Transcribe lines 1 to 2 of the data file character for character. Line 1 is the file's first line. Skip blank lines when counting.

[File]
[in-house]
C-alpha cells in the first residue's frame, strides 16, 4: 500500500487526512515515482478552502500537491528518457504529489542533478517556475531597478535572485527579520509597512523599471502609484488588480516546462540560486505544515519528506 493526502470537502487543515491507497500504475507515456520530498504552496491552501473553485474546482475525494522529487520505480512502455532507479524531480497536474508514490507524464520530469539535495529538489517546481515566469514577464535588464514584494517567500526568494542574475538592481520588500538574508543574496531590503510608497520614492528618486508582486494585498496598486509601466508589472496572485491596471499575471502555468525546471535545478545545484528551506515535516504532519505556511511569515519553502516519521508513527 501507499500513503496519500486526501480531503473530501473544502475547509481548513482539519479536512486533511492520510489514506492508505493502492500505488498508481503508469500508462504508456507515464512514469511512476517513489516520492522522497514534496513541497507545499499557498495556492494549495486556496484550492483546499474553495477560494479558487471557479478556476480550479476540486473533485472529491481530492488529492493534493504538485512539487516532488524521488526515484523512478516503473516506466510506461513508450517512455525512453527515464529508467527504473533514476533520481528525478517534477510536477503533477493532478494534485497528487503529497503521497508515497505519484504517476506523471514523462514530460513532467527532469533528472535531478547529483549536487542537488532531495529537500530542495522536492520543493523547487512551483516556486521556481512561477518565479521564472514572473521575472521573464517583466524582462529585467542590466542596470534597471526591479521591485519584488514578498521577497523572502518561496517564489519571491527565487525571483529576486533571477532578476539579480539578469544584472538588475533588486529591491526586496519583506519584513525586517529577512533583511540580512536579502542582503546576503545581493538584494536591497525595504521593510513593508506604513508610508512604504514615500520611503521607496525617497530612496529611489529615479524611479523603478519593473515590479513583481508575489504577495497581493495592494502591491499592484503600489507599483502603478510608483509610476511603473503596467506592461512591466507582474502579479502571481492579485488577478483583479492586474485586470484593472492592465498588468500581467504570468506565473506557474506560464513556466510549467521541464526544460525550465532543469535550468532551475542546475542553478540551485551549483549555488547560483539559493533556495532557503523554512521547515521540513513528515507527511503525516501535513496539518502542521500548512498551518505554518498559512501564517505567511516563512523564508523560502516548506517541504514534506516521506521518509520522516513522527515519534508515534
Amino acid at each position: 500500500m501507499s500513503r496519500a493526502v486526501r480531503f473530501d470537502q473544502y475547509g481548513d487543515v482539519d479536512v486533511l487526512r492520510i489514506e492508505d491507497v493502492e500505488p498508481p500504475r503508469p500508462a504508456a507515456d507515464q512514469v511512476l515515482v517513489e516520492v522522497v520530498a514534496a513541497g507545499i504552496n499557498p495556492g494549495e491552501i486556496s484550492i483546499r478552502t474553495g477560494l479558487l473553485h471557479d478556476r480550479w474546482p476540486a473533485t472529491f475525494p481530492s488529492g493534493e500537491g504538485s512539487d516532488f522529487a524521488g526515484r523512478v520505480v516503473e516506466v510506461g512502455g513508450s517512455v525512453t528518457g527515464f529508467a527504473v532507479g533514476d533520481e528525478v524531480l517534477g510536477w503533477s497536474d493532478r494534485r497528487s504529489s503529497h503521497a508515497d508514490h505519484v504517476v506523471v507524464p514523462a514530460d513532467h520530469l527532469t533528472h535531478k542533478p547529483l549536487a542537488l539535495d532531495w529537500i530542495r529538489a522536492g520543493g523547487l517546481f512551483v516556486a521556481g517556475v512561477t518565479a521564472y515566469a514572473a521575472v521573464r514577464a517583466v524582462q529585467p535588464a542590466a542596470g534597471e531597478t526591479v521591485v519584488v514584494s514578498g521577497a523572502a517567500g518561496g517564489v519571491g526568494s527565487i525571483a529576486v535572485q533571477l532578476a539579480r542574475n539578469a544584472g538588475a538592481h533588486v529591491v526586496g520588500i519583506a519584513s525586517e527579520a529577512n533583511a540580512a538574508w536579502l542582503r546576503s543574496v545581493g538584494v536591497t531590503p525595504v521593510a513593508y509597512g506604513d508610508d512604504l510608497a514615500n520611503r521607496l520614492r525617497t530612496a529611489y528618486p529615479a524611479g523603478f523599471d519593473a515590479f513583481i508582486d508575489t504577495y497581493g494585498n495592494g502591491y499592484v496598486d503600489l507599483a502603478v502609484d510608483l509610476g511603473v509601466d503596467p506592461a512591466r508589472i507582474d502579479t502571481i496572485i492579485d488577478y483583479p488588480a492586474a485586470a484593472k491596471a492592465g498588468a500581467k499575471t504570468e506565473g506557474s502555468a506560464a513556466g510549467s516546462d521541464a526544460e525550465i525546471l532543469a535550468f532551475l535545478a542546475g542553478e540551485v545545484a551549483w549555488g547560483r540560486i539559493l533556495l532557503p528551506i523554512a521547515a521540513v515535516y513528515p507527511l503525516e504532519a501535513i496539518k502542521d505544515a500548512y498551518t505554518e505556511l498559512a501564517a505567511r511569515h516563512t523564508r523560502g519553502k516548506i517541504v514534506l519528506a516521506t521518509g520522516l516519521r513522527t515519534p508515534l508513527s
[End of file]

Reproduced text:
[in-house]
C-alpha cells in the first residue's frame, strides 16, 4: 500500500487526512515515482478552502500537491528518457504529489542533478517556475531597478535572485527579520509597512523599471502609484488588480516546462540560486505544515519528506 493526502470537502487543515491507497500504475507515456520530498504552496491552501473553485474546482475525494522529487520505480512502455532507479524531480497536474508514490507524464520530469539535495529538489517546481515566469514577464535588464514584494517567500526568494542574475538592481520588500538574508543574496531590503510608497520614492528618486508582486494585498496598486509601466508589472496572485491596471499575471502555468525546471535545478545545484528551506515535516504532519505556511511569515519553502516519521508513527 501507499500513503496519500486526501480531503473530501473544502475547509481548513482539519479536512486533511492520510489514506492508505493502492500505488498508481503508469500508462504508456507515464512514469511512476517513489516520492522522497514534496513541497507545499499557498495556492494549495486556496484550492483546499474553495477560494479558487471557479478556476480550479476540486473533485472529491481530492488529492493534493504538485512539487516532488524521488526515484523512478516503473516506466510506461513508450517512455525512453527515464529508467527504473533514476533520481528525478517534477510536477503533477493532478494534485497528487503529497503521497508515497505519484504517476506523471514523462514530460513532467527532469533528472535531478547529483549536487542537488532531495529537500530542495522536492520543493523547487512551483516556486521556481512561477518565479521564472514572473521575472521573464517583466524582462529585467542590466542596470534597471526591479521591485519584488514578498521577497523572502518561496517564489519571491527565487525571483529576486533571477532578476539579480539578469544584472538588475533588486529591491526586496519583506519584513525586517529577512533583511540580512536579502542582503546576503545581493538584494536591497525595504521593510513593508506604513508610508512604504514615500520611503521607496525617497530612496529611489529615479524611479523603478519593473515590479513583481508575489504577495497581493495592494502591491499592484503600489507599483502603478510608483509610476511603473503596467506592461512591466507582474502579479502571481492579485488577478483583479492586474485586470484593472492592465498588468500581467504570468506565473506557474506560464513556466510549467521541464526544460525550465532543469535550468532551475542546475542553478540551485551549483549555488547560483539559493533556495532557503523554512521547515521540513513528515507527511503525516501535513496539518502542521500548512498551518505554518498559512501564517505567511516563512523564508523560502516548506517541504514534506516521506521518509520522516513522527515519534508515534